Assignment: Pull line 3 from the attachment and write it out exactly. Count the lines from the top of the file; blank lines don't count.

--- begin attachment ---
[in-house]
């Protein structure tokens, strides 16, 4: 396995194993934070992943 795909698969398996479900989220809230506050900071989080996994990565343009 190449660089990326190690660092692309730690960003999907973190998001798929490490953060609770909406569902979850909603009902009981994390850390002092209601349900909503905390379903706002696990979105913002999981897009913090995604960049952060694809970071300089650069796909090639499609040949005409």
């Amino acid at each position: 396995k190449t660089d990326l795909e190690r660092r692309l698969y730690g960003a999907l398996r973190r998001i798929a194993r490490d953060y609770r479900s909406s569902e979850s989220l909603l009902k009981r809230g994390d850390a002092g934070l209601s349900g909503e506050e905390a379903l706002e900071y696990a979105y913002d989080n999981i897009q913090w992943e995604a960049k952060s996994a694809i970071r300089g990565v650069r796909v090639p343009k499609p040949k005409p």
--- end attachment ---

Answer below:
């Amino acid at each position: 396995k190449t660089d990326l795909e190690r660092r692309l698969y730690g960003a999907l398996r973190r998001i798929a194993r490490d953060y609770r479900s909406s569902e979850s989220l909603l009902k009981r809230g994390d850390a002092g934070l209601s349900g909503e506050e905390a379903l706002e900071y696990a979105y913002d989080n999981i897009q913090w992943e995604a960049k952060s996994a694809i970071r300089g990565v650069r796909v090639p343009k499609p040949k005409p």